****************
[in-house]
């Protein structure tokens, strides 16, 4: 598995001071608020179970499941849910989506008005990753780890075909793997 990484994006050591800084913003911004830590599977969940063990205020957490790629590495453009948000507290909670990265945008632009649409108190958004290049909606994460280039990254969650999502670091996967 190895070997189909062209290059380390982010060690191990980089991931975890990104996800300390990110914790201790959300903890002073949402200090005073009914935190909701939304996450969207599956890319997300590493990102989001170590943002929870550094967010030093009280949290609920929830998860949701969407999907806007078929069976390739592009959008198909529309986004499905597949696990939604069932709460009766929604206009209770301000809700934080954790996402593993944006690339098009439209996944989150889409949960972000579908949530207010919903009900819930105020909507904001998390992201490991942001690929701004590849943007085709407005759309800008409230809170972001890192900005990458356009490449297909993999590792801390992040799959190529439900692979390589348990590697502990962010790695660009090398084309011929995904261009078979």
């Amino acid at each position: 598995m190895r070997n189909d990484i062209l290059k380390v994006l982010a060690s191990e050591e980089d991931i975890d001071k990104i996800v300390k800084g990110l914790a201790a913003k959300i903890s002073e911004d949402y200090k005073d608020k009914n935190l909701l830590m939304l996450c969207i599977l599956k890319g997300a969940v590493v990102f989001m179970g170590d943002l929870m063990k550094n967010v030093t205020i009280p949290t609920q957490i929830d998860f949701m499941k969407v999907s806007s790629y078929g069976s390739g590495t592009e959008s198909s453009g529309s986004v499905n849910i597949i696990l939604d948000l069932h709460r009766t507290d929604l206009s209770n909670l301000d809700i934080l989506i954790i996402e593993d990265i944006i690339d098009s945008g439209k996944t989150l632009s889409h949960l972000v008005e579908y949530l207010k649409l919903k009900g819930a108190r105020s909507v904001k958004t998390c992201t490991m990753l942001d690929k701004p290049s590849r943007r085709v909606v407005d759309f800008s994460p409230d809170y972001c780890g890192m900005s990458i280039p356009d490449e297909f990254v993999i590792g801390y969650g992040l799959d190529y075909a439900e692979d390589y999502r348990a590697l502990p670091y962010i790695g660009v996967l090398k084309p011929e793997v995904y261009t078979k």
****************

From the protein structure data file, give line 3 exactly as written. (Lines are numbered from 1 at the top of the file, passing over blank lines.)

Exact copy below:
């Amino acid at each position: 598995m190895r070997n189909d990484i062209l290059k380390v994006l982010a060690s191990e050591e980089d991931i975890d001071k990104i996800v300390k800084g990110l914790a201790a913003k959300i903890s002073e911004d949402y200090k005073d608020k009914n935190l909701l830590m939304l996450c969207i599977l599956k890319g997300a969940v590493v990102f989001m179970g170590d943002l929870m063990k550094n967010v030093t205020i009280p949290t609920q957490i929830d998860f949701m499941k969407v999907s806007s790629y078929g069976s390739g590495t592009e959008s198909s453009g529309s986004v499905n849910i597949i696990l939604d948000l069932h709460r009766t507290d929604l206009s209770n909670l301000d809700i934080l989506i954790i996402e593993d990265i944006i690339d098009s945008g439209k996944t989150l632009s889409h949960l972000v008005e579908y949530l207010k649409l919903k009900g819930a108190r105020s909507v904001k958004t998390c992201t490991m990753l942001d690929k701004p290049s590849r943007r085709v909606v407005d759309f800008s994460p409230d809170y972001c780890g890192m900005s990458i280039p356009d490449e297909f990254v993999i590792g801390y969650g992040l799959d190529y075909a439900e692979d390589y999502r348990a590697l502990p670091y962010i790695g660009v996967l090398k084309p011929e793997v995904y261009t078979k």